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y separately published work icon Fled single work   novel   historical fiction  
Issue Details: First known date: 2019... 2019 Fled
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AbstractHistoryArchive Description

'Based on the life of an incredible historical heroine, a harrowing journey in search of love, justice, and freedom, told by the daughter of best-selling author Thomas Keneally (Schindler's List)

'Tall and lanky, more suited to sailing and fishing than to keeping a house, Jenny Gwyn has proven herself a survivor. When she's caught stealing to support her impoverished family, the King's justice demands she be hung from the neck until dead. Instead, she and dozens of other prisoners are sent across the world to help settle England's newest colony in Australia.

'But the harsh landscape of Sydney Cove isn't welcoming to its new settlers, and Jenny is still a prisoner under the strict watch of Governor Edward Lockhart. After being contained on a filthy ship, selling her body for better rations, giving birth to two children, and fighting to better her position in the colony, Jenny refuses to succumb to the barren land unable to support the growing population. Determined to provide a better life for her children, she braves the sea, and a journey of over three thousand miles in a small rowboat, for a chance at a future worth fighting for.

'Based on the true story of Mary Bryant, an iconic figure in the foundation lore of Australia as Great Britain's penal colony, Fled is a sweeping, heart-wrenching account of one woman's life-long search for freedom.'  (Publication summary)

Notes

  • Dedication: For Tommy

  • Echo Publishing sold North American rights to Meg Keneally’s debut historical novel Fled to Arcade Publishing in 2019. (Source : Books + Publishing News 15 January 2019)

Publication Details of Only Known VersionEarliest 2 Known Versions of

    • Melbourne, Victoria,: Echo Publishing , 2019 .
      image of person or book cover 7718109522988541560.jpg
      Image courtesy of publisher's website.
      Extent: 400p.
      Note/s:
      • Published July 2019

      ISBN: 9781948924269

Other Formats

Works about this Work

There’s No Escape Louise Swinn , 2019 single work review
— Appears in: The Weekend Australian , 4 May 2019; (p. 19)

— Review of Fled Meg Keneally , 2019 single work novel

'It has been commonplace to equate poverty with moral weakness, although it is a mistake to do so. For Jenny in Cornwall in 1783, the death of her father is a tragedy from which the family may never recover. History books are littered with families gone to ruin at the death of the chief breadwinner.' (Introduction)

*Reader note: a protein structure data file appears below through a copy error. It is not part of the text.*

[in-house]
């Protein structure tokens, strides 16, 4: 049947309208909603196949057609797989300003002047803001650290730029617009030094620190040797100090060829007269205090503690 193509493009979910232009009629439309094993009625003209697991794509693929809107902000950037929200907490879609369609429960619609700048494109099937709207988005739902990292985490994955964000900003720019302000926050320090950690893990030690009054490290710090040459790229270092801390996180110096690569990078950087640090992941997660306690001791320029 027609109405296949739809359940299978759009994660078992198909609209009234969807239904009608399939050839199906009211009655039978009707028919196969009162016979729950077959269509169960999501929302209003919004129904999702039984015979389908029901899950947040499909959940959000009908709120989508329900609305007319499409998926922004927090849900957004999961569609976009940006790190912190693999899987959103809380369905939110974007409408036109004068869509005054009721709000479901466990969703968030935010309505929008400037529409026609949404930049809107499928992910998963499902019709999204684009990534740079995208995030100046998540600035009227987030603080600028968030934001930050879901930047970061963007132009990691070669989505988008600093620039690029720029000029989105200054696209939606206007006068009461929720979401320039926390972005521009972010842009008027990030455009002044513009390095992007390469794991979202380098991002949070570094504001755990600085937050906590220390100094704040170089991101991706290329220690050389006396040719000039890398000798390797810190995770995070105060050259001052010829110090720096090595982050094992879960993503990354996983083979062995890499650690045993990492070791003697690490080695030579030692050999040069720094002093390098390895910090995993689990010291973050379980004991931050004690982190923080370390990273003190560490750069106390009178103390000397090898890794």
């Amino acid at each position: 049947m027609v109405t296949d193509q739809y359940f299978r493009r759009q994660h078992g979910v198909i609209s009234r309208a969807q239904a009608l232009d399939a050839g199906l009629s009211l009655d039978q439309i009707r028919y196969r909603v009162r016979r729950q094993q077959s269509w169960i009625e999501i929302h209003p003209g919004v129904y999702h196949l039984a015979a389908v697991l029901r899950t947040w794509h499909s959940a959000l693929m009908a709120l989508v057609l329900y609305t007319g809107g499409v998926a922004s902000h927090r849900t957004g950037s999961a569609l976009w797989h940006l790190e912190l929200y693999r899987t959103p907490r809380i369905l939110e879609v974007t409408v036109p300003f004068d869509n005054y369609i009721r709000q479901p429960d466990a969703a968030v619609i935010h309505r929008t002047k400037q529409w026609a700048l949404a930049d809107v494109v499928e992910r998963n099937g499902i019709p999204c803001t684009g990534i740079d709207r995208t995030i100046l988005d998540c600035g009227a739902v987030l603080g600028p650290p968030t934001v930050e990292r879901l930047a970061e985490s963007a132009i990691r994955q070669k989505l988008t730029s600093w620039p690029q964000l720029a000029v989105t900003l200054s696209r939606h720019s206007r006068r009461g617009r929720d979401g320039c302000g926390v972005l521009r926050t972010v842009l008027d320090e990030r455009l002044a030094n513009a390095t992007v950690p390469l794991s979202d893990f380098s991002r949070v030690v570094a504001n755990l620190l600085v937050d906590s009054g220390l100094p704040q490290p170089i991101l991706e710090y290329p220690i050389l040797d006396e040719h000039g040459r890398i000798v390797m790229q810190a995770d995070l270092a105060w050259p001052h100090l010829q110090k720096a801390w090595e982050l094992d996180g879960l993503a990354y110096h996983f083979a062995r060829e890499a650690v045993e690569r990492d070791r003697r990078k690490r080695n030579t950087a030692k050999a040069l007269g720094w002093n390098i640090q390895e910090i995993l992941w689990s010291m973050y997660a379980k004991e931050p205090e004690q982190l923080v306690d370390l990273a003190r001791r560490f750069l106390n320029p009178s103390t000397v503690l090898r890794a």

Truth and Fiction Kerryn Goldsworthy , 2019 single work review
— Appears in: Australian Book Review , June - July no. 412 2019; (p. 32)

'In 1961 the great Australian poet Judith Wright published an influential essay called ‘The Upside-down Hut’ that would puzzle contemporary readers. The basis of its argument was that Australia felt shame about its convict origins, and that we needed to move on. And we have: since 1961 the representation of the convict era in fiction and on screen has undergone a shift. Having convict ancestry used to be regarded as a cause for shame; now amateur genealogists hunt down convicts among their ancestors and celebrate when they find them.'  (Introduction)

Meg Keneally Fled Chris Flynn , 2019 single work review
— Appears in: The Saturday Paper , 13-19 April 2019;

'Mary Bryant was a Cornishwoman transported with the First Fleet for highway robbery. After three years in Sydney, she masterminded the first escape from the nascent colony. Her story was the subject of an ABC television drama in the 1960s and a telemovie in 2005, and she has appeared as a minor character in several books. Arguably none capture the extensive detail found in Meg Keneally’s latest, Fled, in which Bryant has been fictionalised as Jenny Trelawney.' (Introduction)

There’s No Escape Louise Swinn , 2019 single work review
— Appears in: The Weekend Australian , 4 May 2019; (p. 19)

— Review of Fled Meg Keneally , 2019 single work novel

'It has been commonplace to equate poverty with moral weakness, although it is a mistake to do so. For Jenny in Cornwall in 1783, the death of her father is a tragedy from which the family may never recover. History books are littered with families gone to ruin at the death of the chief breadwinner.' (Introduction) 

Meg Keneally Fled Chris Flynn , 2019 single work review
— Appears in: The Saturday Paper , 13-19 April 2019;

'Mary Bryant was a Cornishwoman transported with the First Fleet for highway robbery. After three years in Sydney, she masterminded the first escape from the nascent colony. Her story was the subject of an ABC television drama in the 1960s and a telemovie in 2005, and she has appeared as a minor character in several books. Arguably none capture the extensive detail found in Meg Keneally’s latest, Fled, in which Bryant has been fictionalised as Jenny Trelawney.' (Introduction)

Truth and Fiction Kerryn Goldsworthy , 2019 single work review
— Appears in: Australian Book Review , June - July no. 412 2019; (p. 32)

'In 1961 the great Australian poet Judith Wright published an influential essay called ‘The Upside-down Hut’ that would puzzle contemporary readers. The basis of its argument was that Australia felt shame about its convict origins, and that we needed to move on. And we have: since 1961 the representation of the convict era in fiction and on screen has undergone a shift. Having convict ancestry used to be regarded as a cause for shame; now amateur genealogists hunt down convicts among their ancestors and celebrate when they find them.'  (Introduction)

Last amended 20 Sep 2019 11:47:32
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